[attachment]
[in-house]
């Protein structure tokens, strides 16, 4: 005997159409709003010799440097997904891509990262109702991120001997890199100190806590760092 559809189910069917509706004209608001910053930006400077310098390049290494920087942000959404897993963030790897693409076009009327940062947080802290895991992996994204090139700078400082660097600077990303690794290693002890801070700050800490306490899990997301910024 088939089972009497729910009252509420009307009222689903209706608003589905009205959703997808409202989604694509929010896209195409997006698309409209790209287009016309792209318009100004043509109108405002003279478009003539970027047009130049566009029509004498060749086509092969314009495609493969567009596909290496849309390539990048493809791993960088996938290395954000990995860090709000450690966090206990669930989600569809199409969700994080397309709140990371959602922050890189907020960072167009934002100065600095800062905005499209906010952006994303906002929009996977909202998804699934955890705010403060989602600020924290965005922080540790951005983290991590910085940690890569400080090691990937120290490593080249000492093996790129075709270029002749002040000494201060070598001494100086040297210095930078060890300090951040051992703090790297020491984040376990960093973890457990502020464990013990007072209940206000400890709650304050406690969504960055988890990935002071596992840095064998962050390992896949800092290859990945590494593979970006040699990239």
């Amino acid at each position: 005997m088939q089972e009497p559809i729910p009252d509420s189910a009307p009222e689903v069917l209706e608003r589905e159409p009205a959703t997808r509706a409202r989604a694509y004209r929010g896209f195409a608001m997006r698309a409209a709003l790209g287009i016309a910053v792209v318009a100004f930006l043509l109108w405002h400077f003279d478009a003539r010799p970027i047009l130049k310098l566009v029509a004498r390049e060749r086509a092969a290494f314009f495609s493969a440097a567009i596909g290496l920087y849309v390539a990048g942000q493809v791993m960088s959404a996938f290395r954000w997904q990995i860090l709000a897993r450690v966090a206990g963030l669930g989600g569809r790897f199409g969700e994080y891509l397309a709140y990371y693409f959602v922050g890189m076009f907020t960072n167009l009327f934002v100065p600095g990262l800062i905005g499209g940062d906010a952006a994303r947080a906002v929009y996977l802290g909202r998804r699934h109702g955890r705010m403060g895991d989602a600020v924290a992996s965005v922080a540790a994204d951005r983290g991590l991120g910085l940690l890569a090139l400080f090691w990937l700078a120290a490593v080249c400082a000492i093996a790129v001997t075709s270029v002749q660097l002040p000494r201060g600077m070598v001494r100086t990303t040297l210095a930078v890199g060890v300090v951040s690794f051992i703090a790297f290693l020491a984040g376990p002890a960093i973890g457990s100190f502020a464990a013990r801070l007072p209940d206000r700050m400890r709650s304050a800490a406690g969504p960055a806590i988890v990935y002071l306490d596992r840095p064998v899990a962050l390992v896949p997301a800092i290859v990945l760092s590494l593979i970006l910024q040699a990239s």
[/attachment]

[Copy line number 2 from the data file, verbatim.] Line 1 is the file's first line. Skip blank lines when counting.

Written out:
């Protein structure tokens, strides 16, 4: 005997159409709003010799440097997904891509990262109702991120001997890199100190806590760092 559809189910069917509706004209608001910053930006400077310098390049290494920087942000959404897993963030790897693409076009009327940062947080802290895991992996994204090139700078400082660097600077990303690794290693002890801070700050800490306490899990997301910024 088939089972009497729910009252509420009307009222689903209706608003589905009205959703997808409202989604694509929010896209195409997006698309409209790209287009016309792209318009100004043509109108405002003279478009003539970027047009130049566009029509004498060749086509092969314009495609493969567009596909290496849309390539990048493809791993960088996938290395954000990995860090709000450690966090206990669930989600569809199409969700994080397309709140990371959602922050890189907020960072167009934002100065600095800062905005499209906010952006994303906002929009996977909202998804699934955890705010403060989602600020924290965005922080540790951005983290991590910085940690890569400080090691990937120290490593080249000492093996790129075709270029002749002040000494201060070598001494100086040297210095930078060890300090951040051992703090790297020491984040376990960093973890457990502020464990013990007072209940206000400890709650304050406690969504960055988890990935002071596992840095064998962050390992896949800092290859990945590494593979970006040699990239």